there’s not a tremendous amount of the latter, but it has
what it needs for a place that’s bargain-priced and fits the
strip-mall location well. The menu features nothing more than
what’s been established decades ago as the American standard
for Indian-Pakistani fare, a collection of Punjabi favorites
that place curries and other sauce-rich items alongside tandoor
oven-roasted meats and bread.
I’ve been preparing a lot of dinners with free-range or otherwise
politically correct meatstuffs, grilling or roasting them
in such a way as to bring out the most natural flavor. But
on the road, I’m a sucker for an Indian meal, where entrées
are as much about the herbs and spices as the meat or vegetables
buried within. Which is no disparagement. The most appealing
Indian cookery creates a balance of flavor that’s also kinetic,
dishes seasoned to allow a range of complementary sensations
to play across the palate. The snap of cloves or cinnamon
gives way to the earthier flavors of turmeric and cumin, with
garlic and cardamom rising in a great sensory swell behind.
It’s geared, when done right, to the particular item being
enhanced. Meaning a vegetable curry should have a different
bouquet than one built around lamb chunks. Nothing escapes
some manner of this treatment. Even the tandoori shrimp ($14)
or chicken ($11) gets a coating of a yogurt-based sauce before
hitting the hot clay oven.
and I visited early on a recent Friday evening, were warmly
greeted and efficiently served. There’s nothing fancy about
the tables and decor, although a large mural will inspire
are attractively priced, with potato-and-pea-filled samosa
for $3, pakora ditto and pappadum (lentil-flour wafers) for
$2.75 and a combo of all three for $5. A cold mix of chick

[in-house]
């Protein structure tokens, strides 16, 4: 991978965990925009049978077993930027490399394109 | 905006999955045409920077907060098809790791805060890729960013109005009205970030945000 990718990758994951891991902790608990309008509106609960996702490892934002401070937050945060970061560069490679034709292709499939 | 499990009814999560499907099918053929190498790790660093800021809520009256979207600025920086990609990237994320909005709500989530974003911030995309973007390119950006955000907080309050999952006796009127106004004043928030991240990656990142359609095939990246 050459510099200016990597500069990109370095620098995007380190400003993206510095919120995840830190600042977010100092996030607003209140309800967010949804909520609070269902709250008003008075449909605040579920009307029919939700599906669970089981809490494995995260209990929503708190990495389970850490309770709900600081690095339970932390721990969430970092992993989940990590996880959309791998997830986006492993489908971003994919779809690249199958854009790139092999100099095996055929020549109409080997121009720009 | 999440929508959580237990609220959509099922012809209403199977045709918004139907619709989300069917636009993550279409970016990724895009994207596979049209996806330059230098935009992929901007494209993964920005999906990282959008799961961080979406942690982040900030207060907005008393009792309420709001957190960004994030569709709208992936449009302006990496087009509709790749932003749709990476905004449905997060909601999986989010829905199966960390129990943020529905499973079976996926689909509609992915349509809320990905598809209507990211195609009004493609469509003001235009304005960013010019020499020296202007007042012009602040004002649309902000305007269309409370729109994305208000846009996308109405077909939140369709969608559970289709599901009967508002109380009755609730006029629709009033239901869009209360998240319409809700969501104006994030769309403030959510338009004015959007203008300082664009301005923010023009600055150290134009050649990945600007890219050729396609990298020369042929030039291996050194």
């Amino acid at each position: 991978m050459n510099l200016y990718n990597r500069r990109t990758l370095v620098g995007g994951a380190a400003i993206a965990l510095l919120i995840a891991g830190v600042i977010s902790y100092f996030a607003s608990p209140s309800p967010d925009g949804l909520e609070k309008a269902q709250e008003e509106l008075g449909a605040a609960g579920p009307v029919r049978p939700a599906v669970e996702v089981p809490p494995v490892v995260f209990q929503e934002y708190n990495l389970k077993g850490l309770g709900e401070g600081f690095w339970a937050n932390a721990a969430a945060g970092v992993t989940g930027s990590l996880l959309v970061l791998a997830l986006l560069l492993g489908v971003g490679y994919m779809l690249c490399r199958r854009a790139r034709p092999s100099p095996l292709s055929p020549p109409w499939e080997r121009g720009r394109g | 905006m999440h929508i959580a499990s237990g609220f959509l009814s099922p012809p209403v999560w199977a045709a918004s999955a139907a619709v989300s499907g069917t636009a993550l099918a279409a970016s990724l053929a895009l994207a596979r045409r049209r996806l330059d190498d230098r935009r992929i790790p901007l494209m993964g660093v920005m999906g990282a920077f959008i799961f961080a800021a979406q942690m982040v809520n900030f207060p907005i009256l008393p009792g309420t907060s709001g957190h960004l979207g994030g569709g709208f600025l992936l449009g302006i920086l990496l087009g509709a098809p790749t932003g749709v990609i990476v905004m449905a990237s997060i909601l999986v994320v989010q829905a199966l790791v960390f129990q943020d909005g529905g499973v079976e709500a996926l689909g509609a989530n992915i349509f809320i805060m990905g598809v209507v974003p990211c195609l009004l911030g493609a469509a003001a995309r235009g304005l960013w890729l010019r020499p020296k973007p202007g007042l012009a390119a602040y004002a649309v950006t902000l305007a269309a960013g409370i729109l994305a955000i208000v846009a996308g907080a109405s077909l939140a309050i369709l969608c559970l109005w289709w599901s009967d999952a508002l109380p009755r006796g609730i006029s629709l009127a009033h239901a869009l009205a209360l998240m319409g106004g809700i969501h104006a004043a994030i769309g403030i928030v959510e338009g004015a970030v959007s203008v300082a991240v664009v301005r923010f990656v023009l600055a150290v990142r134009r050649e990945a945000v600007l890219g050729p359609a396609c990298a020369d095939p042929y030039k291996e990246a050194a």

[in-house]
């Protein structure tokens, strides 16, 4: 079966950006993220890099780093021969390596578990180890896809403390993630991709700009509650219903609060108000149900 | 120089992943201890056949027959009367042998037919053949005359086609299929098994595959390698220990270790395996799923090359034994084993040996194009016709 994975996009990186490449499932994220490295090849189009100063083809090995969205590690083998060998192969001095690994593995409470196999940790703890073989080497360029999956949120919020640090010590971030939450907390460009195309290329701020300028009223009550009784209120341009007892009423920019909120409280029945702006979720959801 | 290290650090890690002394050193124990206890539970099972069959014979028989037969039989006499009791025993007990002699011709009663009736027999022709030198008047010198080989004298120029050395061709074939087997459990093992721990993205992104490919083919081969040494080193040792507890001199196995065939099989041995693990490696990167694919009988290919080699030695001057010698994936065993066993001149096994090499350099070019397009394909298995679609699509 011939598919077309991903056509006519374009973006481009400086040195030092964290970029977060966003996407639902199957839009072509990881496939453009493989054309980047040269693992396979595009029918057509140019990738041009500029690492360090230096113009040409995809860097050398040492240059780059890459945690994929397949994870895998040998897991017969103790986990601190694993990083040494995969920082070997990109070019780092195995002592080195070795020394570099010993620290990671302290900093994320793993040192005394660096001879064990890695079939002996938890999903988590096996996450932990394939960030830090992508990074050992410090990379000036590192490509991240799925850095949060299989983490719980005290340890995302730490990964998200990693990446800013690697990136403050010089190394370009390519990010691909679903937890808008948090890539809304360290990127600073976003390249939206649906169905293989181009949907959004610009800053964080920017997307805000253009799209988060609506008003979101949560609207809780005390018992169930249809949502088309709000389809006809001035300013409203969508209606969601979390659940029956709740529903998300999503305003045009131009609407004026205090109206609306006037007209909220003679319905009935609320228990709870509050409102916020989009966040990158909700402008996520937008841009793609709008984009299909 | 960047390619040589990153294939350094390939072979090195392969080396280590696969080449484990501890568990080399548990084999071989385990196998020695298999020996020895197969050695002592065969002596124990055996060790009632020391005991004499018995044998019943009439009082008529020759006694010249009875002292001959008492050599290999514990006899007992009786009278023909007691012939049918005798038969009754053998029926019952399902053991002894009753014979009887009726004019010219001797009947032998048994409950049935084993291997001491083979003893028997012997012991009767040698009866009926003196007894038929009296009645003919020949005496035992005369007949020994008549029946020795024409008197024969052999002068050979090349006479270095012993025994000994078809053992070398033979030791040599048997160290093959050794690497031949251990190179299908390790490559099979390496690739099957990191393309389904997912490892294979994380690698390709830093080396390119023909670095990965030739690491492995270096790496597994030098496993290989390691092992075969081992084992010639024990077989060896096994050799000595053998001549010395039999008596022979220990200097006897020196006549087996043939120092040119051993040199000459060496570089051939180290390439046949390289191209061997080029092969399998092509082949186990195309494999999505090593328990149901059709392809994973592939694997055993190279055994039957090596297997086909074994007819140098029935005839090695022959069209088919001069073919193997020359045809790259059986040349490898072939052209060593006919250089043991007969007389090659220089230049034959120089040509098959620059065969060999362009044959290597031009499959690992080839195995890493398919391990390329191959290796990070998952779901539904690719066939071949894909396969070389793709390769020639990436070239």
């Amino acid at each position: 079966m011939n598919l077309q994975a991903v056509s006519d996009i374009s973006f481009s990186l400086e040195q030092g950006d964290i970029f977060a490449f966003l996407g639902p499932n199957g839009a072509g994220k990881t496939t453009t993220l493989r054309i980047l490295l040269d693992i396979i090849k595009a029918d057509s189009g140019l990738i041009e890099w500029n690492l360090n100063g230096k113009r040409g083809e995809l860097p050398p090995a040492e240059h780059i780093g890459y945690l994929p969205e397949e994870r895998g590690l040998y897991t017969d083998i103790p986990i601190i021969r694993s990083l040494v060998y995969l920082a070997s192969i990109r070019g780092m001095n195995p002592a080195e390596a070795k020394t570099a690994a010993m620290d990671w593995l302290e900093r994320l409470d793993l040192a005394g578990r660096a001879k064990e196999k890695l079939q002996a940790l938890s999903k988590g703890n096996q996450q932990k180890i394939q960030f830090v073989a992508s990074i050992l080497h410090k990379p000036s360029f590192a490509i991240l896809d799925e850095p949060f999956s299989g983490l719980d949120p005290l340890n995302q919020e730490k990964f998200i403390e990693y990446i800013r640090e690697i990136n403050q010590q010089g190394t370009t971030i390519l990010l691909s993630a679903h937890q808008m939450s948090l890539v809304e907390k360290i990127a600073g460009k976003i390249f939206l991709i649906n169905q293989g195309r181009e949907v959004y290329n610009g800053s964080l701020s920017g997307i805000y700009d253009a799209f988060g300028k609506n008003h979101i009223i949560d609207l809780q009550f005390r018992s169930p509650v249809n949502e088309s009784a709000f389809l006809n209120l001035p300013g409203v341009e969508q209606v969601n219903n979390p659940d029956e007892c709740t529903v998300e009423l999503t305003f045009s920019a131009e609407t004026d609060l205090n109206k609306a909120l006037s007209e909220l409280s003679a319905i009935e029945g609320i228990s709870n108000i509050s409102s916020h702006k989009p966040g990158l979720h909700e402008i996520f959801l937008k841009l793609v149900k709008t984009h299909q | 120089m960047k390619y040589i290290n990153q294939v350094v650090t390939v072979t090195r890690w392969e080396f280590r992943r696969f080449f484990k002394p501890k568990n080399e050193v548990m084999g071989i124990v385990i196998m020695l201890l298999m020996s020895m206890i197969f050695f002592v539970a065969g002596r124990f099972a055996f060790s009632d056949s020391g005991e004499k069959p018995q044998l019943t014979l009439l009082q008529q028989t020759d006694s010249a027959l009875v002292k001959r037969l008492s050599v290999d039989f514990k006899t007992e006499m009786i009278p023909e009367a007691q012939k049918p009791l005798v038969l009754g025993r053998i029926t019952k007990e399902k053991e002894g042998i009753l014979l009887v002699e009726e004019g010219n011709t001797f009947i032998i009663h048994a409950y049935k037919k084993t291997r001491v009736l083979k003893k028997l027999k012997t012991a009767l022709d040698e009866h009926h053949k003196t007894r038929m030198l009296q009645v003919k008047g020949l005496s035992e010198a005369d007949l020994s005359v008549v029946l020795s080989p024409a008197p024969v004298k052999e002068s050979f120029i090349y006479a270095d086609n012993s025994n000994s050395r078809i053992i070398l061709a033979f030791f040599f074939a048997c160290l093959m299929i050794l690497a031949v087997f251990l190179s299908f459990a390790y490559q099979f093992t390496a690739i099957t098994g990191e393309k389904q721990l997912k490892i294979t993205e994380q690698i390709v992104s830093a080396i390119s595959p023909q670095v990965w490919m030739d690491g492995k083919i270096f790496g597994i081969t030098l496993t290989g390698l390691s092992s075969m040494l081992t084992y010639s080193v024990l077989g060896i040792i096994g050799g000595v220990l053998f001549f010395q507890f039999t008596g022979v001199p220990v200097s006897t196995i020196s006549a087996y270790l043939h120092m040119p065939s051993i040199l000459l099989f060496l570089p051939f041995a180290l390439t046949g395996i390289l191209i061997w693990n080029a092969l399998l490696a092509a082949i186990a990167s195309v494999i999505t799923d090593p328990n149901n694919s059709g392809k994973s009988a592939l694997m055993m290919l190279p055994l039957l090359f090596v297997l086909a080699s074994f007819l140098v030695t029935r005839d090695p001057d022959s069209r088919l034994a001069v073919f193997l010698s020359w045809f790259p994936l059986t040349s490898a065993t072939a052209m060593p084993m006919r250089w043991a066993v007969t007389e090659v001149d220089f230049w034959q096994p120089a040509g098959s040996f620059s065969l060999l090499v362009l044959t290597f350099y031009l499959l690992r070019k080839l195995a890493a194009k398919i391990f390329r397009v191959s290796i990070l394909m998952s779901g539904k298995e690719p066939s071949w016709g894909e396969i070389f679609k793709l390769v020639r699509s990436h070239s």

peas, potatoes and crushed but crunchy samosa in a yogurt
sauce is $5, and it’s an unusually spicy dish for what’s otherwise
tempered into Food for Nervous Americans. As such, it was
deflected me from my usual pursuit of a vindaloo dish, a preparation
that came to India’s Goa region by way of Portugal, and which
celebrates a high threshold of heat. Instead, I chose beef
biryani ($12), a rice-based preparation of Persian origin
in which the rice is cooked separately from its curried accompaniment.
An old test for the effectiveness of the preparation is to
drop a clump of it on the floor. It’s correct if none of the
rice sticks together.
prepared to do this test in the restaurant, but I was pleased
with the vibrancy of the dish’s flavor. This is a quality
that set our Shalimar meal apart from many other Indian dinners:
There was a sense of immediacy, of brightness about the seasonings.
list of chicken dishes includes chicken palak ($10), combining
the poultry with spinach and saucing it with a combo of aromatic
spices. It was mild enough to please my palate-wimpy wife,
aggressive enough to fill out the taste place in all other
respects. Other dishes in that list include chicken tikka
masala (cream sauce, peppers and onions, $11), chicken curry
($10), chicken do piazza (with onions and tomatoes, $10) and
chicken Karahi (onions, tomatoes and hot peppers, $10).
preparations inform the lamb dishes as well, with similar
prices. Look also for lamb Madras, a spicy dish ($10) and
lamb bhuna ($10) in which the marinated meat is cooked with
onions, ginger and garlic. Ginger figures strongly in the
lamb rogan josh ($11), which we sampled. Large slivers of
ginger decorated the top of the dish, which otherwise features
a blend of curry spices and a thick sauce.
similar shrimp or salmon preparations are available, and there’s
a long list of vegetable-based items. We added an order of
regular naan ($1.75) for the wimpy palates, and naan stuffed
with jalapenos and cheese ($3) for me.
way to enjoy the food is via the lunch buffet, which is served
daily from 11:30 to 2 (noon to 3 on weekends).
let’s straighten out who belongs to which of the various Shalimars
in the area. Qasim Bhatti opened Albany’s Shalimar in 1991,
kicking it all off, and soon thereafter opened the Shalimar
in Troy. Bhatti sold both businesses in 2004. Troy remains
independently owned; Albany went to Leo Ashiq, a family member.
Ashiq opened the Shalimars in Clifton Park and Delmar. But
he sold his interest in Albany back to Bhatti, who is continuing
to run the restaurant under the name LaZeez. Bhatti also owns
a just-opened Shalimar in Latham, which took over the space
occupied by the Afghan Grill in Peter Harris Plaza.
is also negotiating to open Shalimars in Schenectady and Guilderland,
which would make for an impressive area spread of Shalimars
alone, never mind the many other Indian restaurants now in
business here. And that’s not a bad thing at all.